Apr 23, 2019 | By Bonnie Pierre-Davis
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Apr 10, 2019
By Carla Buzasi
In the magazine world, they used to call it the ‘hot book’. The title that everyone wanted to read, to write for, to edit.
The concept doesn’t exist so much today. Magazines don’t sell in large enough quantities to qualify any of them for hot book status. The it-bag, too, has all but disappeared. There are too many bags, too many drops, too many Instagram posts of the new and the next to allow any of them enough airtime to register in the fashion pack’s collective conscious.
There is one industry, however, where it is still possible to achieve staying power.
I am flying to New York today and in front of me, as I sit here typing in the Virgin Atlantic Clubhouse at Heathrow, there is a shelf neatly stacked with Dr Hauschka skin care products. The sparse but instantly recognisable packaging hasn’t changed since I used to buy the Rose Day Cream from a health food shop next to Highbury & Islington tube station in London in my first year living in the capital. Some 18 years later, the formulation hasn’t changed one bit either.
This is what drives the beauty industry. Its holy grail: the hero product.
It’s not hard to see why. Heroes like Bourjois blusher pots (150+ years of sales and counting), YSL’s Touche Eclat (a hit since the ‘90s supermodels swore by it), and, of course, Chanel No 5 (hero status guaranteed by Marilyn Monroe), are gifts that keep on giving.
As a beauty product developer, if you can crack the code for creating a hero product, something that really makes a difference to the way people feel about themselves, then that cream, shadow or fragrance will sell for decades to come.
Enter WGSN Beauty.
It’s not news that WGSN knows a lot about beauty. We’ve been working with the industry for many years, bringing our forecasting expertise to brands across the trend spectrum. But with our new platform launch we will be going deep into the components of product design for this innovative industry.
It’s my strong belief that the tenets of good product design start with understanding the consumer first and foremost, and from there, ingredients, texture and fragrance, colour and packaging.
We asked executives from the beauty industry what keeps them up at night – and have created a forecasting product to help them sleep better!
WGSN Beauty addresses the big stresses in a beauty product developer’s life. How to know what to invest in today, for a product that won’t see the light of day for years to come? How to create a hero product that will stand the test of time, while not missing out on a hit that’s happening right here, right now? Unicorns, anyone?
Real beauty comes from within, of that I am sure. And our attitudes to beauty have changed exponentially in recent years; identikit faces are not what we strive for. But consumers are also ever more sophisticated and educated about ingredients, all of which provides fresh new challenges and opportunities for this most creative of industries.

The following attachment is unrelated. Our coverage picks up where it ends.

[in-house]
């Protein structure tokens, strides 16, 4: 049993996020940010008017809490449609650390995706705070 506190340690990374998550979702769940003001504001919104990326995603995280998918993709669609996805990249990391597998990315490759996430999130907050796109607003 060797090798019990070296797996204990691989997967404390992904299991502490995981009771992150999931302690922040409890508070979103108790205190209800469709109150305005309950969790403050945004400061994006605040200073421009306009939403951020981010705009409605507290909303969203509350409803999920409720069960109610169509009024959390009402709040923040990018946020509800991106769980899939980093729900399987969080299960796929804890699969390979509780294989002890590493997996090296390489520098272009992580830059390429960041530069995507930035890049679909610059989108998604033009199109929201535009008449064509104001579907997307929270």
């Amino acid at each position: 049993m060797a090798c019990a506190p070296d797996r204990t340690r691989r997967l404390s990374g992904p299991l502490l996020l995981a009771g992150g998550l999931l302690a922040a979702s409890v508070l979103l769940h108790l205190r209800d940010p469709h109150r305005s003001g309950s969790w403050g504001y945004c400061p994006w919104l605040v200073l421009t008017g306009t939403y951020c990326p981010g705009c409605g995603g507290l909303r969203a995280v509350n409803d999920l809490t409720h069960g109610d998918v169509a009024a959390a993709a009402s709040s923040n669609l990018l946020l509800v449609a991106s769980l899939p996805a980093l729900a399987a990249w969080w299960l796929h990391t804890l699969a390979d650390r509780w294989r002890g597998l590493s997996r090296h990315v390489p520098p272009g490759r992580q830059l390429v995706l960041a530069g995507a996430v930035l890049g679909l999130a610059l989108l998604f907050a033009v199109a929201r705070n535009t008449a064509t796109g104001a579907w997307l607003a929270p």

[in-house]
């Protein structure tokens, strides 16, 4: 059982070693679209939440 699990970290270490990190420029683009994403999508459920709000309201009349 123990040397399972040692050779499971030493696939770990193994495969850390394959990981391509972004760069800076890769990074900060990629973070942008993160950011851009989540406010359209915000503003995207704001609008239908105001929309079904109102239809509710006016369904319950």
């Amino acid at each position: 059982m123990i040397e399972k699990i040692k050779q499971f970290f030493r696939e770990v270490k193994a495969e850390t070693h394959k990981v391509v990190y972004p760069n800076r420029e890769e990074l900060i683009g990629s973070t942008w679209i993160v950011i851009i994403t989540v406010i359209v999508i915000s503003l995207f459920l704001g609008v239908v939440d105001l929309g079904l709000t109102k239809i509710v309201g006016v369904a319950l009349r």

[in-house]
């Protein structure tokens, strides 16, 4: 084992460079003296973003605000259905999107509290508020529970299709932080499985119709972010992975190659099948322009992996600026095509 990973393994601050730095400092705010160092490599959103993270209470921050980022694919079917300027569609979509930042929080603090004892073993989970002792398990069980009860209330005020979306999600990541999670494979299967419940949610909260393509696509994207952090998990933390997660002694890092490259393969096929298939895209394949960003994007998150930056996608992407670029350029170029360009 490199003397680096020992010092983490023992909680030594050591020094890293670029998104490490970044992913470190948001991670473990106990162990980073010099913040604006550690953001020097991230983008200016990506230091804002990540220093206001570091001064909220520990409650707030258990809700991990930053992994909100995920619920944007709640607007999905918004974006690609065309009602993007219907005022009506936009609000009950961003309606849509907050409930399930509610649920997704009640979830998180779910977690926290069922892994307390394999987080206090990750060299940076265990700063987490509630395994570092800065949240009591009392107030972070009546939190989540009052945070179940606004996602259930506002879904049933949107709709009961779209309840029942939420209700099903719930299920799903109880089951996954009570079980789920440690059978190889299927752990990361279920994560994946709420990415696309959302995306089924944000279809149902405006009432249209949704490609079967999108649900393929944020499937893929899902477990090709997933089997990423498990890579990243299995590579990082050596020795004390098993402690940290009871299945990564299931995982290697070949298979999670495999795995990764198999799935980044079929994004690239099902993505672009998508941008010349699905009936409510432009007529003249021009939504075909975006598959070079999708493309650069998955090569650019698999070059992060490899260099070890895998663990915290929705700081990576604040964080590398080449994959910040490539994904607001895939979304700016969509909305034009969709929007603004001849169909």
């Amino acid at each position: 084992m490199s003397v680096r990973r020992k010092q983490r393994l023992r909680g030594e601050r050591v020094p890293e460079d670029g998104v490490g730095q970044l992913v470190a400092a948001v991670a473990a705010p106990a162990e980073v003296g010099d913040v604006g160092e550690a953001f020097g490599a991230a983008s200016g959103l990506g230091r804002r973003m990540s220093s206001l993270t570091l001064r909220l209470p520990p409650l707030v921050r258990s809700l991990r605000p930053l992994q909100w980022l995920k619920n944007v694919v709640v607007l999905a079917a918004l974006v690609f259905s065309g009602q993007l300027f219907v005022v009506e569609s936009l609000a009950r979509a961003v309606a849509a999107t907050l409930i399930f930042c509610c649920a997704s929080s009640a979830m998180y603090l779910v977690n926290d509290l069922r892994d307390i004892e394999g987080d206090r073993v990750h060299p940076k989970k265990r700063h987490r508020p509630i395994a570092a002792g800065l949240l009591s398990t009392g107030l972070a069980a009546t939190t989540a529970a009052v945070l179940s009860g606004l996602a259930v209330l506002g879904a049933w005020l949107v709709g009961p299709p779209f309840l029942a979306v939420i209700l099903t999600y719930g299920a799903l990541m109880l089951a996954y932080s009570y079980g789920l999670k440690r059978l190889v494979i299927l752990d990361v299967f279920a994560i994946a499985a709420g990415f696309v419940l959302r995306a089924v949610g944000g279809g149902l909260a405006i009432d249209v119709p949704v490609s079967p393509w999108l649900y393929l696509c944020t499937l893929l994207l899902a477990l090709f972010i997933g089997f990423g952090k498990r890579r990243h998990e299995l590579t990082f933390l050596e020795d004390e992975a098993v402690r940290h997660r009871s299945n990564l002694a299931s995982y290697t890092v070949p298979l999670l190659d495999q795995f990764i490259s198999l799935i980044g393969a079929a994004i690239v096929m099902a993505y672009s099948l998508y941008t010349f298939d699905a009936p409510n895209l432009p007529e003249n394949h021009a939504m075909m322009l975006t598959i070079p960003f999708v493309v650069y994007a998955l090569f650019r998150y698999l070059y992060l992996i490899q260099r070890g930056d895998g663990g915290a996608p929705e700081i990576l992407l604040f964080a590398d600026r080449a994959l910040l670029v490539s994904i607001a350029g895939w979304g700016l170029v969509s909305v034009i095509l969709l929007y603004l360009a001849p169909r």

One key challenge that came up with every single executive we spoke to was sustainability. As someone whose very first piece of make-up item from The Body Shop, and who still has a tub of cocoa butter tucked away in her bathroom, I am in awe of how Anita Roddick pioneered sustainable ways of creating products way before her time, and it is gratifying to see that this issue is now a priority right across the industry.
To support today’s pioneers who want to ensure that sustainability runs through their ingredients, their packaging and their working practices, WGSN Beauty will be on hand to deliver the latest – and future – innovations across all product components, and also to compile best-in-class case studies from all industries for them to learn from.
Sustainability is, of course, a broad umbrella of topics. On a personal note, I’m just delighted my sister, who was vegan for many years before it became fashionable, finally has a choice of brands and doesn’t rely on me to supply not-particularly-great natural mascaras from the slightly more adventurous health food stores in London. (She can buy them for herself these days from the little Boots on the high street in Stroud where we grew up and she lives with her vegan husband and children.)
The launch of WGSN Beauty isn’t entirely unselfish. I am a product junkie and thank my lucky stars I have a career in which hunting down the new, the next and the innovative is built into the job description. The hero products on my bathroom shelf – Rimmel Scandaleyes mascara, Kiehl’s Musk fragrance, Clinique Clearing Gel (there is nothing that says a spot cream can’t be a hero products!) – nestle alongside new hits like Drew Barrymore’s frankly amazing Light Illusion foundation and, recent favourite, John Frieda Core Restore shampoo – a godsend for my fine hair.
As for my hero products of the future? With all of us, of all ages, spending more money on makeup and skincare, and becoming ever more sophisticated about what we put on our bodies, I have no doubt that the beauty industry will continue to surprise and delight us with new product innovation. The best is yet to come. With a little help from WGSN Beauty, of course.
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